An opportunity, not a teaching or learning problem, prompted the investigation in this chapter, where all three types of SoTL questions make an appearance. The authors raise questions about evidence: what to gather and from whom, and how to analyze it. They describe unexpected difficulties they encountered. The study, completed in 2004, continues to offer lessons and open new avenues for the authors, their department, their university, and the discipline, especially related to quantitative literacy and first-year-seminar courses.
Appropriate transfer of knowledge, even within the same domain and across remarkably similar contexts, has been demonstrated to be very difficult to achieve (Bransford, 2000; Broussard, 2012; Dufresne, Mestre, Thaden-Koch, Gerace, & Leonard, 2005; Mestre, 2002). Yet, mathematics teachers at all levels often sell the study of mathematics as a good foundation for almost any career (Paulos, 1995), referring to the problem solving and logical thinking skills the major is supposed to develop. Recently, Alan Tucker (2011) wrote, “The value of studying mathematics is perhaps more in its mental training than its content. The wide-ranging accomplishments of math majors speak for themselves” (p. 705). As examples of mathematics majors who found success in other fields, Tucker cited a famous economist (John Maynard Keynes), a biologist (Eric Lander), a hedge fund operator (Jim Simons), and a basketball superstar (Michael Jordan). However, in our SoTL investigation, we investigated the transfer of mathematical skills from an entirely different perspective.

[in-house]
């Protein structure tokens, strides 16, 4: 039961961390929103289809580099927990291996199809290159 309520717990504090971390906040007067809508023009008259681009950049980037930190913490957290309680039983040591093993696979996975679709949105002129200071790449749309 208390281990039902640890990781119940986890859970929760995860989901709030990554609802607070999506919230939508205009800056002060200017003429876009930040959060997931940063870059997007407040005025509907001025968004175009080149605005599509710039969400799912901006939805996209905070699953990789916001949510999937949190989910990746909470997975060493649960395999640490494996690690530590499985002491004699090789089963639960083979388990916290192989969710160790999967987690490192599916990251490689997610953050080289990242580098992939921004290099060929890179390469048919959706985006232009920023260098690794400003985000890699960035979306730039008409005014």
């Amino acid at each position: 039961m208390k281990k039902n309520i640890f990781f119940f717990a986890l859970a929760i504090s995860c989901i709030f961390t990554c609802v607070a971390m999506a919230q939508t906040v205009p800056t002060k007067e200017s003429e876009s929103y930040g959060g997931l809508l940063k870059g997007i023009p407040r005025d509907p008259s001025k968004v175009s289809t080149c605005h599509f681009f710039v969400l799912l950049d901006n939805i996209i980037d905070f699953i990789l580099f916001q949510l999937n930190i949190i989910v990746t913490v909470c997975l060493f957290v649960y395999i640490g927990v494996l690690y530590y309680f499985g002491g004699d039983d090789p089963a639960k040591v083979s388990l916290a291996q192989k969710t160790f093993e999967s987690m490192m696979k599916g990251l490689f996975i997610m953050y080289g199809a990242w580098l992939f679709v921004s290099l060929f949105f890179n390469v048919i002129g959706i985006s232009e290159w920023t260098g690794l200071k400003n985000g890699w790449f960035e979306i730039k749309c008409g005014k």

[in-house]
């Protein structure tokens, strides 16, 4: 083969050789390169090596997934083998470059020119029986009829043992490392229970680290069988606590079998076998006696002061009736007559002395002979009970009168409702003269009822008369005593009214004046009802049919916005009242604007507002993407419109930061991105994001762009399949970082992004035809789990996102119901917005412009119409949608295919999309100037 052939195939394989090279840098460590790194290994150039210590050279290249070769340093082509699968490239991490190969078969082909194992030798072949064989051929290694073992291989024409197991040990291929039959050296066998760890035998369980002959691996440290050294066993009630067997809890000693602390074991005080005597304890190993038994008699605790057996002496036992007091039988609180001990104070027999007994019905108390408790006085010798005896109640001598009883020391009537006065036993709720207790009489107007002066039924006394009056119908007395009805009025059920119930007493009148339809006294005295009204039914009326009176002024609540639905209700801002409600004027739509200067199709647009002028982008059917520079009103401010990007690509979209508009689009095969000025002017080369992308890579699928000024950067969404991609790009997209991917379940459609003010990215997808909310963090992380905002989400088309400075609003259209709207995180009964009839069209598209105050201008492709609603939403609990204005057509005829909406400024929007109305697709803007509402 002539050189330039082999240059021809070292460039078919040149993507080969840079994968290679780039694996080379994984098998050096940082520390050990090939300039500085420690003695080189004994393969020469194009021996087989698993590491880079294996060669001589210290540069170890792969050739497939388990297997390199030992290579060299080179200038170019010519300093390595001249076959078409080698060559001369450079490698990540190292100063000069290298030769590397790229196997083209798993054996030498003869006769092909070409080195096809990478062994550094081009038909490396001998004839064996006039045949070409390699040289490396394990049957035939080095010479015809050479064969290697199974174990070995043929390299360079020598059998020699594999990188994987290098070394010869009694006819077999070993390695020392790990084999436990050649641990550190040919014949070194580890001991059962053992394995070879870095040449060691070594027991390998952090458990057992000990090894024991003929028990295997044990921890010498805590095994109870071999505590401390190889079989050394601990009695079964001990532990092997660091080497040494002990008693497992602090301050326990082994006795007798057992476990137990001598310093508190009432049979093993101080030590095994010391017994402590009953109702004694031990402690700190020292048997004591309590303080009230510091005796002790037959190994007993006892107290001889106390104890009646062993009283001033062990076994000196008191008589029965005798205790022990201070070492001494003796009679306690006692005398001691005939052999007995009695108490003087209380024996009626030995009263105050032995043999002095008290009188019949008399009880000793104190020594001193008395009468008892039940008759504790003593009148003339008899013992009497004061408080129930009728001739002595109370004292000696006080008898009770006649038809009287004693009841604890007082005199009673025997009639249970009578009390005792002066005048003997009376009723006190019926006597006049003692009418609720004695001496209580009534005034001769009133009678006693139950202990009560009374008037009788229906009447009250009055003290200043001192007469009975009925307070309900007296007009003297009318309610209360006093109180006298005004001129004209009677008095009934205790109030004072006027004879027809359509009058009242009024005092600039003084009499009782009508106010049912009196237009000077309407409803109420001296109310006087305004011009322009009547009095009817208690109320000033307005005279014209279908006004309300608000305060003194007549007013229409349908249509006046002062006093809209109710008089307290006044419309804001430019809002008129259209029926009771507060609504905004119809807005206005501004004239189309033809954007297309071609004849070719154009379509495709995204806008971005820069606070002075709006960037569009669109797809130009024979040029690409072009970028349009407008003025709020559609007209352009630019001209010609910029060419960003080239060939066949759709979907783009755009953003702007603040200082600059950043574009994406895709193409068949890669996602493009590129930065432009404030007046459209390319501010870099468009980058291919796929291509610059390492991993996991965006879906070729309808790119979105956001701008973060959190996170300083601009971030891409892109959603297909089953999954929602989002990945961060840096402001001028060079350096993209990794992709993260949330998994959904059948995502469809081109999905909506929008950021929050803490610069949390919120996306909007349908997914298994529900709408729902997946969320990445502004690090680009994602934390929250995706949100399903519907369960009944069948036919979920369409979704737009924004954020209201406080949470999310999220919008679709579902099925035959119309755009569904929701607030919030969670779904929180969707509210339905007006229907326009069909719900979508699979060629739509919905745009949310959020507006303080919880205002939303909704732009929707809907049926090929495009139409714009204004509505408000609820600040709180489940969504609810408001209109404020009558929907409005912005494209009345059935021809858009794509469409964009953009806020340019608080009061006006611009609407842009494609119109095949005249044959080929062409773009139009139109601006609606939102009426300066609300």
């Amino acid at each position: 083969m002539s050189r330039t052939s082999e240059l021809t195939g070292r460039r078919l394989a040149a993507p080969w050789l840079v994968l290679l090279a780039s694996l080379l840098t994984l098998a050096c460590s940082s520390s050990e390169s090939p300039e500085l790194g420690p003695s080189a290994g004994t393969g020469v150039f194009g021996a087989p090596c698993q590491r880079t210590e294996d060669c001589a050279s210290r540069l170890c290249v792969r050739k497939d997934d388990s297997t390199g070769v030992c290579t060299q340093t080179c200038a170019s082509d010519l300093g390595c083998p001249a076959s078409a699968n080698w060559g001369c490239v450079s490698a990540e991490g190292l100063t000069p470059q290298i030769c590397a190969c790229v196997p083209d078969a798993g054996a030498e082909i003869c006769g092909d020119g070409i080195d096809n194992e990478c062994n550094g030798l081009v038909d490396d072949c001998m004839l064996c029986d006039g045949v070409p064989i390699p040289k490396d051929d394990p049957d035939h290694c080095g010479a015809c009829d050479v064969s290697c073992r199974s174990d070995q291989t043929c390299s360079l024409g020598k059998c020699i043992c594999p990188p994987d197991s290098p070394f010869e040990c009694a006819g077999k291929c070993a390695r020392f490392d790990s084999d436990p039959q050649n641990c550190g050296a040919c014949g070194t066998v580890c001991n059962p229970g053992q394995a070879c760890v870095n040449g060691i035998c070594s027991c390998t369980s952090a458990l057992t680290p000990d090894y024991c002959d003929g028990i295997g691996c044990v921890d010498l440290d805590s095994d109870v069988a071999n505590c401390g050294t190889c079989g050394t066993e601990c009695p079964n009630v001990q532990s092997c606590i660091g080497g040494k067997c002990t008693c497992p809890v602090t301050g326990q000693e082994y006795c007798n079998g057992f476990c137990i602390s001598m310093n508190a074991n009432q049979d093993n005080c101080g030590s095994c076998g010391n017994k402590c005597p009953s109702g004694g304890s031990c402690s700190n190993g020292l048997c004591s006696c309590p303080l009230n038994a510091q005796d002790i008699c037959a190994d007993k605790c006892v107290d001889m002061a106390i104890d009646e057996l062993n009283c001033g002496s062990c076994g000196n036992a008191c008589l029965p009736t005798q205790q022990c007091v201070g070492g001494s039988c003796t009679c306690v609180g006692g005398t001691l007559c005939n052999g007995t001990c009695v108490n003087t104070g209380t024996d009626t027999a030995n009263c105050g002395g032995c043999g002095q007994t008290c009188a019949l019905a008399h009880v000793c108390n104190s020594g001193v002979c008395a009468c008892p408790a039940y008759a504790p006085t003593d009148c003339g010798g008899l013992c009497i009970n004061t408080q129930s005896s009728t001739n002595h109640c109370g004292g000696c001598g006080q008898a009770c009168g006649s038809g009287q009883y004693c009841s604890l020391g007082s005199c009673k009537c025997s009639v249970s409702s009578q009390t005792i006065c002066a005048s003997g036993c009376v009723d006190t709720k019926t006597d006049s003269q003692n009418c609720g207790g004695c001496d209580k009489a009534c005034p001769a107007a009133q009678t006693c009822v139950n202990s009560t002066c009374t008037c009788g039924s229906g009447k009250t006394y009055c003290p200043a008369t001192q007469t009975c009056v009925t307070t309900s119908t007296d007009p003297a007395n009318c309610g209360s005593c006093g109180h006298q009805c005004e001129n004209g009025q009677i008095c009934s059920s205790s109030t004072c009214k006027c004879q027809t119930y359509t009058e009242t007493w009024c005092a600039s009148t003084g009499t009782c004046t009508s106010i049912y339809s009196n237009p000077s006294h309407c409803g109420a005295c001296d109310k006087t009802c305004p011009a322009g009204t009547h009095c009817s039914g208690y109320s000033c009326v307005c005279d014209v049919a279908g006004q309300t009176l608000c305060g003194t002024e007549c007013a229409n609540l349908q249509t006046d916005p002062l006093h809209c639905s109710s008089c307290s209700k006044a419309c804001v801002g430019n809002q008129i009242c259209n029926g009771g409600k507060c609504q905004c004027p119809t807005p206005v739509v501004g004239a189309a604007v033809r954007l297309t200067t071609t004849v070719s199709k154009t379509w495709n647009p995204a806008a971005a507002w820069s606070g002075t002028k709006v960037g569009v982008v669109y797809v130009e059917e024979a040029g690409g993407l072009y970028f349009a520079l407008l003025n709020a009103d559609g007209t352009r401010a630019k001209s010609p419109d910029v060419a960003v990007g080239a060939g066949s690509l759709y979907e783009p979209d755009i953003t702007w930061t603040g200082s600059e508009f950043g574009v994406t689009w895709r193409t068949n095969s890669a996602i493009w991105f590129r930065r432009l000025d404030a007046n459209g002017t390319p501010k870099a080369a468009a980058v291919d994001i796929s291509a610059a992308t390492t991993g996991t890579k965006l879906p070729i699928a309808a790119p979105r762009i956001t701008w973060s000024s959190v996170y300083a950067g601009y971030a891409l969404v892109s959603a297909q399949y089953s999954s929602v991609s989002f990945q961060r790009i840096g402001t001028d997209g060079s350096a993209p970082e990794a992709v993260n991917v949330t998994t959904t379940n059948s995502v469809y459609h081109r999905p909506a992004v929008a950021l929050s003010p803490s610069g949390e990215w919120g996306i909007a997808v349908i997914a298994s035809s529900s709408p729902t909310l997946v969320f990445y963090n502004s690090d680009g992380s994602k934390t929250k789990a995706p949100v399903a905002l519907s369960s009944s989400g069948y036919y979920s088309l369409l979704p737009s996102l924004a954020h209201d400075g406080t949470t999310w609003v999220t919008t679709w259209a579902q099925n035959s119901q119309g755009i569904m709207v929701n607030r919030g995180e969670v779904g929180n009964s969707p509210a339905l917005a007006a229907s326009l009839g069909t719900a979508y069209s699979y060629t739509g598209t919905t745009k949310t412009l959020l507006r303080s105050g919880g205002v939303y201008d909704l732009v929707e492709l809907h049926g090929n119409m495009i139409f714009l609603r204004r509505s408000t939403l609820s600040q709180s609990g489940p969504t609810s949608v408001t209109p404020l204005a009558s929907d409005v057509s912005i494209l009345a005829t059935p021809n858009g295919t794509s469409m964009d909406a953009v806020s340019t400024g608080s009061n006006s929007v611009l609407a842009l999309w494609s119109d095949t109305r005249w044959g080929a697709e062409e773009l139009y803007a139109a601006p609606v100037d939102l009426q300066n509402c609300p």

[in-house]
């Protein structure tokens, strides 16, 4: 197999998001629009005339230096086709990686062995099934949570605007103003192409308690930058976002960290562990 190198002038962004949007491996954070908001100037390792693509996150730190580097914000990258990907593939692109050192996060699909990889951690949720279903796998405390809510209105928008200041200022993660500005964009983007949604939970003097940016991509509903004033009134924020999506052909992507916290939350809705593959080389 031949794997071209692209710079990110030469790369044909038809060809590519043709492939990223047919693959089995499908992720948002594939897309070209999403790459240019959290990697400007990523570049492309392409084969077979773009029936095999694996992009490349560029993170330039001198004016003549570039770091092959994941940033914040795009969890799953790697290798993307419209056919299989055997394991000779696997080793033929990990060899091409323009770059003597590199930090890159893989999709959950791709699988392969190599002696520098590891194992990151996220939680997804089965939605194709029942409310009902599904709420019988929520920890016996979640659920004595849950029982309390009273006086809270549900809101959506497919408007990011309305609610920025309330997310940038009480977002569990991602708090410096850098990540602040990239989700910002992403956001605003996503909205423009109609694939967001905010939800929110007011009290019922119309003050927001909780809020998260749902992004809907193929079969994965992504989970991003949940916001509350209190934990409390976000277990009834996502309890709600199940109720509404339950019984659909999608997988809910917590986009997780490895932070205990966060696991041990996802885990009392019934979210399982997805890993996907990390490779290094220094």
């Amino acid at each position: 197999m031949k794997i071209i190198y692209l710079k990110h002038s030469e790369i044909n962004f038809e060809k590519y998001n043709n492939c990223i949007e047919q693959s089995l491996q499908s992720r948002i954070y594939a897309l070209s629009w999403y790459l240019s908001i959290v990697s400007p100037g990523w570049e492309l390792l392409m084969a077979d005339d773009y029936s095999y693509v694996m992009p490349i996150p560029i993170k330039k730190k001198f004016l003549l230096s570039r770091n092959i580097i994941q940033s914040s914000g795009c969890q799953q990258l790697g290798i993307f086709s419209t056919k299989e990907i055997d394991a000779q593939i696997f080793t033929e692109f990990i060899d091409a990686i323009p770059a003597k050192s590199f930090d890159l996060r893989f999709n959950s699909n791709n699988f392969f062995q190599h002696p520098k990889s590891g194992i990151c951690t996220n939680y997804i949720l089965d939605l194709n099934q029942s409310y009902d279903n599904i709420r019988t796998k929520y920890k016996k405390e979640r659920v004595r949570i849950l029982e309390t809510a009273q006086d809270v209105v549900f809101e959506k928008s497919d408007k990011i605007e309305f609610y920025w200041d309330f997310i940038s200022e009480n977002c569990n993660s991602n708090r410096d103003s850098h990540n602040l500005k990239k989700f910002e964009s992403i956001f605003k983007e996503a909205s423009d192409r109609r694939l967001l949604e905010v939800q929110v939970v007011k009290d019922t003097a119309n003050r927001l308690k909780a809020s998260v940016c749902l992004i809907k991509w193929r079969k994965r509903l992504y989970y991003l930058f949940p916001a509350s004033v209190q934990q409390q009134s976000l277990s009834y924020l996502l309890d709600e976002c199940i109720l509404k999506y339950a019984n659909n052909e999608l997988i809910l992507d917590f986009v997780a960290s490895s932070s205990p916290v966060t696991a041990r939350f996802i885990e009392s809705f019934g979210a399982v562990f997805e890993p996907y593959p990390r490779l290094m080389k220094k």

Our inquiry into how the proof writing and problem solving skills gained as a mathematics major transfer beyond the mathematics classroom started when we were selected as 2003–2004 scholars in the Carnegie Academy for the Scholarship of Teaching and Learning (CASTL) program. The suggested theme that year was Liberal Learning and we had applied with paired projects that were going to examine different aspects of the question:
What role does mathematics play in a liberal education?
This question belongs to the What is? category in the taxonomy of SoTL questions (discussed in Chapter 2), but we will see later on that our investigation touched on the other types of SoTL questions as well.